Almost a year ago to the day, we laid out a plan for how we were going to go for hard-burn in our efforts to convince SpaceX to name their first Crew Dragon Serenity. Now that year is behind us, and it’s worth taking a brief look back at the year that was to see what soared like a leaf on the wind… and what fell out of the sky like it had a Capissan 38 engine!
Okay, I’m going to admit something that might cause some folk to insist that I should resign my commission as a bona fide geek– I still haven’t seen Star Wars Episode VII: the Force Awakens. Now, before you start questioning my “geekhood,” I’m going to make it clear that I have plans to take my family to see it this Sunday after the Christmas shindigs have all come and gone. So far though it just hasn’t been possible, what with all the holiday preparations, work and my son’s various athletic events. But believe me when I say it hasn’t been for lack of interest.
My friends have all been very kind in that they’ve been extra careful not to spoil anything for me. Okay, maybe it’s because I threatened to visit violence upon anyone who so much as uttered a spoiler from very early on, but whatever the reason, I’ve managed to stay spoiler free. That doesn’t mean I haven’t been getting general assessments of the movie, however. My favorite was the following e-mail, which I got from Take Back the Sky co-founder and fellow blogger Jeff:
HOLY MOTHER OF DUCKLINGS AND ALL HER WACKY NEPHEWS IN A SIXTEEN-PIECE BUCKET YOU NEED TO SEE STAR WARS!
- It’s like the original trilogy, but with good, deep writing.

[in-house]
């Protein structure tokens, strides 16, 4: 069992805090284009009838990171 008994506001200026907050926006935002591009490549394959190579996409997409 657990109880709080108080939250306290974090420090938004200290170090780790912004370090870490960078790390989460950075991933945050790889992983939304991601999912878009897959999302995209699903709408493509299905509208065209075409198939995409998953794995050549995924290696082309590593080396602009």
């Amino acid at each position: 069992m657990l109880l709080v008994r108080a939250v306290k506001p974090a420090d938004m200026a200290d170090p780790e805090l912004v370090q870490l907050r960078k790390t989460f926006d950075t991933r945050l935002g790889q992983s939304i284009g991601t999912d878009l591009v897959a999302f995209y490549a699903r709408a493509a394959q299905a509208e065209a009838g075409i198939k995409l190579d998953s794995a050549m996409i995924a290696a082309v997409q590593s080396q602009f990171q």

- It’s Star Wars with good acting and character development.
- It’s Star Wars with dialogue that real people would say in real life.
- It’s Star Wars with relatable human emotions. There’s just so many wonderful, deeply poignant and emotional moments peppered throughout. THE FEELS ARE STRONG WITH THIS ONE.
- It’s no spoiler to say this, but…have you ever tried to get someone to watch Firefly for the first time by saying “It’s better than [popular sci-fi franchise]” half-seriously just to get their attention? I know this sounds equally hard to believe, but I’m dead serious when I say that Kylo Ren… is a more intimidating and downright terrifying villain than Darth Vader, possibly one of the baddest villains of all time.
If you think about it, though, the last sentence of Jeff’s “review” could also apply to SpaceX. No, seriously. This past Monday night we might very well have witnessed the accomplishment with which Elon Musk’s private rocket company effectively saved the American space industry. When the first stage of the Falcon 9 touched down like a downy feather on fire at Cape Canaveral, it didn’t just “wake up” the collective consciousness of the American public to the prospect of future space travel, it made the space industry seem “truly alive” in a way we haven’t felt since the very first launch of Space Shuttle Columbia.
In less than 48 hours, we’ll debut a brand new panel at Wizard World Pittsburgh Comic Con. The panel, entitled Browncoats in Space: the New Space Age and a Real-Life Spacecraft Named Serenity, will take place this Friday, September 11 at 5pm in Room 304 of the David L. Lawrence Convention Center in downtown Pittsburgh.
Our previous panel (One Small Step for Fans: Browncoats in Space) focused on how mankind’s fascination with the stars inspired the fantastic ideas of science-fiction, which in turn inspired new generations to explore space. This new panel, however, will focus on recent developments in the world of private spaceflight through NASA’s Commercial Crew Project, with an emphasis on SpaceX’s Dragon V2.